You are debating against exactly what we are fighting for. You say it's different to OC than it is for Rosa Parks to set up front, or whatever other situation we could dream up. You say it's different because a gun is threatening and dangerous, were a small black woman is not. That is exactly what we are against, and a small reason we open carry. OC'ing a gun is not any more threatening than carrying a broom. It won't do anything by itself. It won't be a hazard to the community unless someone is behind it pulling the trigger. This is what we are going for, it is an every day object. It is not evil, and that is what we are trying to introduce to people.
     
  10. LWYM425

    LWYM425 Member

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    there is a bit of bickering, and a bit of nitpicking of words. but I like this thread. I like that after reading it I still don't know if tomorrow I'll OC or CCW. I also very much like that I can do both whenever i dern well please.

    I would also like to note that it is my opinion that we, those that own and stand by the right to own firearms (and should probably get out and shoot more often!), need both types. If we were all about OCing, we'd loose the right to CCW and vice versa. I truley believe that.

    So instead of trying to convince other gun owners that CCW is better than OC (and vice versa), go out and convince a buddy at work who has never shot... you'll build ranks that way :) :) :)
     
  11. NavyLCDR

    NavyLCDR member

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    The problem with using California as an example is that California was a fully loaded freight train speeding down hill on the tracks of gun control anyway. California is not representative of hardly any other state in the US. Who else has California emissions tests? What other state requires that gun dealers from outside the state obtain permission from the state government to ship handguns to Federally licensed dealers within the state? ONLY California!

    It wasn't the open carry movement that caused anything recent to happen in California - it was simply the freight train moving on it's already gained momentum. And it's going to take a huge Federal lawsuit against California to stop the train.

    Heck, look at even Connecticut coming around!

    http://www.courant.com/news/connecticut/hc-open-carry-guns-0418.artapr18,0,2346909.story

    According to Goldberg, a college-educated, occupational safety engineer, a restaurant employee, concerned by the sight of an armed customer, called the town police department. A goggle-eyed luncheon crowd watched three officers roll up, confront Goldberg and handcuff him.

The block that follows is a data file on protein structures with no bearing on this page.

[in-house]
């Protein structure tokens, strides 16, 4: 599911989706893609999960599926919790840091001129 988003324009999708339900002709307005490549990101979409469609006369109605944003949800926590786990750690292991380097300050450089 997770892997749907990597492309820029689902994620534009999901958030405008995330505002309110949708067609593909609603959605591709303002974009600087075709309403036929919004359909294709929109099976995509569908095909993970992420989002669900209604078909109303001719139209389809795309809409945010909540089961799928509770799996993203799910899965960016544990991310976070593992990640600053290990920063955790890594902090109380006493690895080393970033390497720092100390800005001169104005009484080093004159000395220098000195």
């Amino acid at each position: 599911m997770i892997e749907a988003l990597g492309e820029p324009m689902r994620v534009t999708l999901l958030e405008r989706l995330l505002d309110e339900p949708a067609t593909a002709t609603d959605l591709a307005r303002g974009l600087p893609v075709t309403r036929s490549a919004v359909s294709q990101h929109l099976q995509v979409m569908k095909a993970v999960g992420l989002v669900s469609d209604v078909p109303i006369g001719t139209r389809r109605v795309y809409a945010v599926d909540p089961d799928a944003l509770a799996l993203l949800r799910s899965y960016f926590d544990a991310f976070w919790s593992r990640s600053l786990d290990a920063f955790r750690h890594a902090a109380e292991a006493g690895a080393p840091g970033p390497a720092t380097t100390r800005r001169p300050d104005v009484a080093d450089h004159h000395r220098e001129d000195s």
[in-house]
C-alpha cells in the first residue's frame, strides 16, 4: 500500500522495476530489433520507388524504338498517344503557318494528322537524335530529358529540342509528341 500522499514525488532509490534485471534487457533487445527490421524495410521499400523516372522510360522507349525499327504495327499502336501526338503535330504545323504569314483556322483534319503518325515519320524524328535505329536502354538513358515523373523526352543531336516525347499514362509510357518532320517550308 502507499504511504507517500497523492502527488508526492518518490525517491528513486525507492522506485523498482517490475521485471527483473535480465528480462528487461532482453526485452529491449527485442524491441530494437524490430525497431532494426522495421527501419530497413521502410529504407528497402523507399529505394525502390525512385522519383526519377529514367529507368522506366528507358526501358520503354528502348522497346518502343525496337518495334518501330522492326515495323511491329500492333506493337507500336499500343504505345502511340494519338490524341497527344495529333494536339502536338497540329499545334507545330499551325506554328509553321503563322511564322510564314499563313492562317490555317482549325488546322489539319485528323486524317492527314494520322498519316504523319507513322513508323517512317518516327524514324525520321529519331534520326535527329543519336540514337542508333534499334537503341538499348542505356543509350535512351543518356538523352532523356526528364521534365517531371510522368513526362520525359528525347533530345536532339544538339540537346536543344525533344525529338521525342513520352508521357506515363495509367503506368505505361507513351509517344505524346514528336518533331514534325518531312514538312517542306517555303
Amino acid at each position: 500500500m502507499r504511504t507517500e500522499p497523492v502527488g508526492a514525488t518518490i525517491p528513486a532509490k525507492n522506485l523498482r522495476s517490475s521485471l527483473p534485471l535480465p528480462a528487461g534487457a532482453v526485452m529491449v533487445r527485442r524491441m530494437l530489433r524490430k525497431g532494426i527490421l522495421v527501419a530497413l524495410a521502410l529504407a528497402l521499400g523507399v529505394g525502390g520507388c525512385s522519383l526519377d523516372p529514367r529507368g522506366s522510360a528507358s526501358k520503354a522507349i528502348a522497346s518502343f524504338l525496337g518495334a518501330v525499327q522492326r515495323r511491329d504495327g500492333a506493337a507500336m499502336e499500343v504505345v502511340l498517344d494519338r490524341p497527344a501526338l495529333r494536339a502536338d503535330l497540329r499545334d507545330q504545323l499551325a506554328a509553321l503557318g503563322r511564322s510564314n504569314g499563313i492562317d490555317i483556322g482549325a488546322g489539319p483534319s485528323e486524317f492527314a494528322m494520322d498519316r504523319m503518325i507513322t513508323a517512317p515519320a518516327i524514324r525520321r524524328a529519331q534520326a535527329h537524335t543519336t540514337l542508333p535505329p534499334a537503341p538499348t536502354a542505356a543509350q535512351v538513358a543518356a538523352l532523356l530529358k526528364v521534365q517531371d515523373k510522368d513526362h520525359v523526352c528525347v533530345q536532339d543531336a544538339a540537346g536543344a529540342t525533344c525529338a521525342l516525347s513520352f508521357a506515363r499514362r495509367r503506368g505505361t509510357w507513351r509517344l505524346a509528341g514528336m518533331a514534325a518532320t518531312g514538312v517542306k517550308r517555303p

"What can we get him for?" Goldberg, 32, says one of the officers asked his colleagues.

    The answer, as it turned out, was nothing.

    A state Superior Court judge dismissed the breach of peace charge police ultimately filed against Goldberg, forcing law enforcement experts to concede that, absent extenuating circumstances, there is nothing in Connecticut law to prohibit licensed gun owners from conducting their lives visibly armed.

    The judge's decision was treated as a vindication by some gun owners in traditionally gun-shy Connecticut. They are joining groups elsewhere in asserting, as Goldberg does, what they say is the right to carry sidearms openly, in public, for protection.

    The "open carry" movement is growing at a time when the federal courts have been looking more favorably on the rights of gun owners than on the authority of governments to restrict gun ownership.
     
  12. JohnKSa

    JohnKSa Moderator Staff Member

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    No, that is not THE alternative. It is ONE alternative--and just to be absolutely clear it is not an alternative that I advocate.
    Again this is a false dichotomy.

    There are other choices besides the two you pose and I have voiced one over and over on this thread.

    Here it is again.

    Prudently exercise your rights (think about the confluence of circumstances to decide if it's a good idea or not).
    No one has said anything like that on this thread. That is a logical fallacy called a strawman and it is not a particularly clever one.
    This assertion is not strong evidence of your well-developed skills of reasoning. ;)
    The fact that CT allows open carry, and a judge pointed that out, is not evidence that CT is "coming around." It is merely a statement of the current state of open carry laws in CT.

    What would be evidence of CT coming around would be the OC'er having lunch WITHOUT having the police called on him, or having the police called on him and the police leaving him alone because they realized he was not doing anything illegal.
     
    Last edited: Apr 21, 2010
  13. NavyLCDR

    NavyLCDR member

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    I respectfully disagree. For years open carriers have been convicted of breach of peace because of openly carried firearms in Connecticut. The fact that a Connecticut court would come out and flat out rule that open carry by itself is not breach of peace is huge progress in that state. And, that ruling would never have come about without people open carrying, despite the "feelings" of their fellow Connecticut residents.
     
  14. JohnKSa

    JohnKSa Moderator Staff Member

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    That doesn't seem to have changed. The article clearly states that OC in CT can still result in arrest and confiscation if the offense constitutes a breach of peace. It appears that all that would be required for that to be true is for someone to file a complaint at the scene.
    This is a good illustration of seeing only what one wants to see. There's also another side to that coin and the article makes it very clear. In the second page there is a comment that "key lawmakers" are watching to see what happens with the pending lawsuits to determine if they're going to try to pass laws to make OC illegal. If that comes to pass then one will be able to say: "that law would never have come about without people open carrying". In other words, we don't know yet whether the outcome will be better or worse for OC. It will be interesting to see how things shake out.
     
  15. NavyLCDR

    NavyLCDR member

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    And this is also an example of seeing only what one wants to see. The court case was brought about due to someone filing a complaint at the scene! And the court struck it down!